So, this year Faber are turning ninety years old and don’t they look good for it!
To celebrate their ninetieth year Faber are releasing a landmark series of individual volumes in stunning paperbacks, showcasing some of the masters of the short story form within a range of varying styles and genres. So, dust off your bank card, clean some space on the bookshelf as these appear to be a must have for all short story fans, writers and well anyone who loves a stunning story.
I pre-ordered a copy of Sally Rooney’s Mr Salary over the Christmas break (since loving her novel Normal People) and was counting down the days until it was finally available on my Kindle. As soon as it was, I dived right in.
Mr Salary is a fabulously deep and rich tale about love, an unfrequented love, a mysterious and dangerous love, which is so opulent and pure that it exists despite the carnal instincts which try to derail its purity, ebbing and flowing beneath the surface. Because this love is about a craving that can’t be acted upon. Mr Salary is about a love that bores deep into the bones, like a cancer, spreading within, corrupting the tissue, radiating its perfect destruction, until it’s consumed you and nothing can stop its all consuming need to be loved, being poured fourth and acted upon.
‘My love for him felt so total and so annihilating that it was often impossible for me to see him clearly at all. If he left my line of sight for more than a few seconds, I couldn’t even remember what his face looked like. I had read that infant animals formed attachments to inappropriate things sometimes, like falcons falling in love with their human breeders, or pandas with zookeepers, things like that.’
The story focuses on the life of Sukie, a daughter to a dead mother and an addict of a father, her studying in Boston is cut short and she returns to Dublin, due to the ill health of her father and the seriousness of his diagnosis. On her arrival back in Dublin she is picked up by her closest friend Nathan (who we find out later has been tarnished with the name Mr. Salary by Sukie’s begrudging father, for the way he cares for Sukie). Nathan is part of Sukie’s extended family, he’s ten years her senior, but Rooney expertly weaves into the story a complicated history between the two of them, a deep rooted history that gets opened up like a scab you can’t help but itch. I won’t go into much more detail as I believe I would be doing the story a discredit, but I would highly recommend you go out and purchase a copy and discover it for yourselves.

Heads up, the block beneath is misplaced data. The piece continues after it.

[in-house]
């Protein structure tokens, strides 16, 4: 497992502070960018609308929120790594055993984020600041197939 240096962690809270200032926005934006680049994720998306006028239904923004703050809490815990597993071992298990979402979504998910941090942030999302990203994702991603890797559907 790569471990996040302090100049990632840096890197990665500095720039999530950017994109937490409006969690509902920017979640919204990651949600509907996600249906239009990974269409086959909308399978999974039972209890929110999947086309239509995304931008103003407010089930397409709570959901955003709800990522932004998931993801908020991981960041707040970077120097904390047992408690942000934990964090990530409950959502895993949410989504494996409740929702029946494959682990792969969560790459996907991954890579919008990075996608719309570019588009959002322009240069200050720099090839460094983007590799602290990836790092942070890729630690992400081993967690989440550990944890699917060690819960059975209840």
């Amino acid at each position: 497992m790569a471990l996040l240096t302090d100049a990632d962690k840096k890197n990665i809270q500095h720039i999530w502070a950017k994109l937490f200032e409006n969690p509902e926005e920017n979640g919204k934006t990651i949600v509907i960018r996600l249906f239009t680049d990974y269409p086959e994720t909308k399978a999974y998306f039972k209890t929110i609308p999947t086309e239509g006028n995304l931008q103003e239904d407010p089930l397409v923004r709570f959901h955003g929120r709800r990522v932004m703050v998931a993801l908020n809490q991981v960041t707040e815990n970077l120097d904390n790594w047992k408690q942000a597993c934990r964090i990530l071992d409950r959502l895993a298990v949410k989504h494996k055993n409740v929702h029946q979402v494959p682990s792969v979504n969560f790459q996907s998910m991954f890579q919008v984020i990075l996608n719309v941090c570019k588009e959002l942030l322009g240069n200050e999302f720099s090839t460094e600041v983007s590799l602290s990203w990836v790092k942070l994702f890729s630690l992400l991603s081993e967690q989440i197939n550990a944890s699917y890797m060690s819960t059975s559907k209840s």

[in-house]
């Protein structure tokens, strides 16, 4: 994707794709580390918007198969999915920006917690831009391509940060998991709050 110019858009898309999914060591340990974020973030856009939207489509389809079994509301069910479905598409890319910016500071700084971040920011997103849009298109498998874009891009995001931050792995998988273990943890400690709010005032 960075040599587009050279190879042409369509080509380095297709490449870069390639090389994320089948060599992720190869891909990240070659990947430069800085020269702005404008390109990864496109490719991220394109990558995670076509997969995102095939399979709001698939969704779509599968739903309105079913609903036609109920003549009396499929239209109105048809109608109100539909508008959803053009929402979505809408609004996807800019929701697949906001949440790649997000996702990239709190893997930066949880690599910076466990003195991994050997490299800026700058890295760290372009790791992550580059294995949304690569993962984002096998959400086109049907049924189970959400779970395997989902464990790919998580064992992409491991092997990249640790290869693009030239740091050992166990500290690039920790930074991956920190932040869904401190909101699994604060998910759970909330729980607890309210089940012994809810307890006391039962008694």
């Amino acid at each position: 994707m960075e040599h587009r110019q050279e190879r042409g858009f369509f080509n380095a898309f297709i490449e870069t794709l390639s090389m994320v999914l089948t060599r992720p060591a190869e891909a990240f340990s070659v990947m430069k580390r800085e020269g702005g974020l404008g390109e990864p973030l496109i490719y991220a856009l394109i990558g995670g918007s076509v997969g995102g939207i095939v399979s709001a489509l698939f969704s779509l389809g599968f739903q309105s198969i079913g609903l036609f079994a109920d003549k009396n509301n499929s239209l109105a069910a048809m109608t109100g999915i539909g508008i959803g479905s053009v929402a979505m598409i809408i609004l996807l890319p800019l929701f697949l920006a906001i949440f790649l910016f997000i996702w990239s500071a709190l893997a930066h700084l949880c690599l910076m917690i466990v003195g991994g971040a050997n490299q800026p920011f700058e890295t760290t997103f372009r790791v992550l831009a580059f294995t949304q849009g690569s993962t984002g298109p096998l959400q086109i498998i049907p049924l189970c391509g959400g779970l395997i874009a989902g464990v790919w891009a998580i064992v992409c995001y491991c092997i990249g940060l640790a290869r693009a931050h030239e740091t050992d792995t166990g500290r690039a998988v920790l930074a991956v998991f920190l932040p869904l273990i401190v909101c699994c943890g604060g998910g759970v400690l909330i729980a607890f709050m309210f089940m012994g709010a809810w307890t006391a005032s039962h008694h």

Mr Salary is a tremendous piece of fiction writing, which I would say is quite possibly perfect in every way. It’s not just Rooney’s meticulous choices of vocabulary, the metaphors or the memorable similes – Rooney has been able to orchestrate her words into a delightful symphony that takes the reader on a remarkable journey that builds to a quite beautiful crescendo, making Mr Salary a story they will never forget.
‘Nothing inside my body was trying to kill me. Death was, of course, the most ordinary thing that could happen, at some level I knew that. Still, I had stood there waiting to see the body in the river, ignoring the real living bodies all around me, as if death was more of a miracle than life was. I was a cold customer.’
Rooney writes in an arrestingly beautiful style, with a delicate and sincere touch. Every part of Mr Salary is a work of artistic excellence, from the storytelling to the execution of such wonderfully considered and constructed prose – it is a shear delight, to behold such beauty within a story, a story which is both enrapturing whilst showcasing what a talent and mastery Rooney has of the short story form.
I was enraptured by Mr Salary from start to finish, and it is quite possibly one of the finest short stories I have ever read…it is perfection in the short story form.
Mr. Salary is published by Faber & Faber for more information about their Faber Stories and 90th Anniversary click here.
Sally Rooney was born in 1991 and lives in Dublin, where she graduated from an MA at Trinity College in 2013. Her work has appeared in Granta, The White Review, The Dublin Review, The Stinging Fly, Kevin Barry’s Stonecutter and The Winter Pages anthology. Conversations with Friends is her first novel.
Follow her @sallyrooney
Reviewed by Ross Jeffery
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